The Fresh Loaf

News & Information for Amateur Bakers and Artisan Bread Enthusiasts

If You Ain't Got That D'oh Re Mi -- My First Baking Weekend (Cont.)

GSnyde's picture

If You Ain't Got That D'oh Re Mi -- My First Baking Weekend (Cont.)

The Second Bake

As with the first batch of Sourdough I baked Saturday (with reasonable success), I tried to manipulate the fermentation time of the second batch to meet my schedule.  The starter was ready Saturday afternoon, and I mixed the flour and let it sit on the kitchen counter for several hours, before deciding that it was getting late and the dough wouldn’t get shaped, proofed and baked until Sunday.  So I put it in the Igloo cooler with Blue Ice overnight.  I misunderestimated the fermentation rate.  Sunday morning it was a good deal more than doubled (big d’Oh!).  


David (surprisingly still patient with my questions) said it might be overfermented and wouldn’t proof well or achieve good oven spring.  Not surprisingly, he was right.

I found the dough very sticky, but didn’t want to over-flour the board this time and repeat my seam-sealing problems of the first batch.  So I wrassled with it and got a lot of it stuck to my hands (I used the d'Oh scraper).  Knowing that a frequent mistake is to over-react to an earlier mistake, I used a moderate amount of flour on board and hands in the folding and shaping.  I tried to be attentive to not overflouring the dough’s surface, and I got it about right.   Having reviewed Floyd’s batard-shaping video again, I did a better (not great) job of shaping batard-shaped batards.  The seams were well-sealed.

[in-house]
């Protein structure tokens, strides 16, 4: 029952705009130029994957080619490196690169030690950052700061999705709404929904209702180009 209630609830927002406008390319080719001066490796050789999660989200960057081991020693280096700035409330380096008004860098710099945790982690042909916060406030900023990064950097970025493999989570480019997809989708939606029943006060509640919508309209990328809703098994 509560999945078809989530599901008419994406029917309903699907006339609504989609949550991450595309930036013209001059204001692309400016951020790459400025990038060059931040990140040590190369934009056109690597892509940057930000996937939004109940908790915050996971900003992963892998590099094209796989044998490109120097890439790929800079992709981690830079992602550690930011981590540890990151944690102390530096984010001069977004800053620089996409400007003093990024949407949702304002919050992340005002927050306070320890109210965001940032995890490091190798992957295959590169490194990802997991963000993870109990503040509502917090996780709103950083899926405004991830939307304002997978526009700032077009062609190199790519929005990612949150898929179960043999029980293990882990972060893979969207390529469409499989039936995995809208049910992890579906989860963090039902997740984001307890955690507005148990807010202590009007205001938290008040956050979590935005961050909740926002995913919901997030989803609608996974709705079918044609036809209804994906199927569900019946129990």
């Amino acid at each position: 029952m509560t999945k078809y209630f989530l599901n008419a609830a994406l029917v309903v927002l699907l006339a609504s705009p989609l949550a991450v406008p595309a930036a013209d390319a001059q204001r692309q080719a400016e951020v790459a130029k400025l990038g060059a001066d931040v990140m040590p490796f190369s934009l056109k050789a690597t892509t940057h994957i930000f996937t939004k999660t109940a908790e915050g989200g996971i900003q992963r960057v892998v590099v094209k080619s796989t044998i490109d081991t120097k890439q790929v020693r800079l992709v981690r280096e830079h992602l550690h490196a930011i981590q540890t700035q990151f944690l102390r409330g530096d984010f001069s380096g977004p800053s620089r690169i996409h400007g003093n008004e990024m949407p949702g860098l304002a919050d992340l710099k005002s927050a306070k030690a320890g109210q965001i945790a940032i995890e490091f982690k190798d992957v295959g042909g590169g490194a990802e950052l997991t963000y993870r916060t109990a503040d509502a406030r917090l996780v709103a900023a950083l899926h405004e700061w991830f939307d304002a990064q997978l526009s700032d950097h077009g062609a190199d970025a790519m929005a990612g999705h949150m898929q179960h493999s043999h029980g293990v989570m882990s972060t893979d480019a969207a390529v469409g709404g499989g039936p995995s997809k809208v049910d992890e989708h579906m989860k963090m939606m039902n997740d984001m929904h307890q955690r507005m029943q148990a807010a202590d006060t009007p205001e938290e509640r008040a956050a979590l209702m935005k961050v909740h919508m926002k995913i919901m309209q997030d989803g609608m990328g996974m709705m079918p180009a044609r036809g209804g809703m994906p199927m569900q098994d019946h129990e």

They rose little in proofing, and got little oven spring.  The shape and crust look pretty good.  On these loaves, I again suffered from the lack of a proper scoring tool.  I tried various implementss--sharp paring knife, grapefruit knife, very sharp bread knife, gas-powered weed-whacker [j/k about that last one].  Did I mention I need a lame? I ordered one today.


As you can see, compared to the loaves from the day before, there was very little oven spring.


And the crumb was dense and heavy, underbaked.  To put a positive spin on it, I’m calling it very chewy.


I suppose I could find a use for these.  I might take up carving duck decoys (but my charming spouse thinks they won't float).

On the bright side, I got very good broiler spring on our omelet yesterday morning.


And the toast made from Saturday’s bake was crispy and delicious.



Lessons Learned

From 10 hours perusing TFL, many conversations with Brother David, and a weekend of fumbling and bumbling, I got two pretty good loaves and two roughly-batard-shaped paper weights.  So what lessons have I learned from all the d'Oh! moments?  There are too many to count.  But the main ones are:

(1) You can manipulate rising time to fit your schedule, but sometimes you waste good dough doing so (it's not a waste of time if you learn from it). 

(2) Read lots of experienced people’s writings on a technique (or, better yet, watch videos) before you try it.  You’ll still mess up, but not as bad, and you’ll have a better idea what you did wrong.

(3) Some of the axioms bakers talk so much about are really important (use the proper tools, follow the recipe, shape the loaf just so), but the most important one is to stay in touch with the dough and read its signals.

(4) However much I learn, there’s still way more to learn than I know.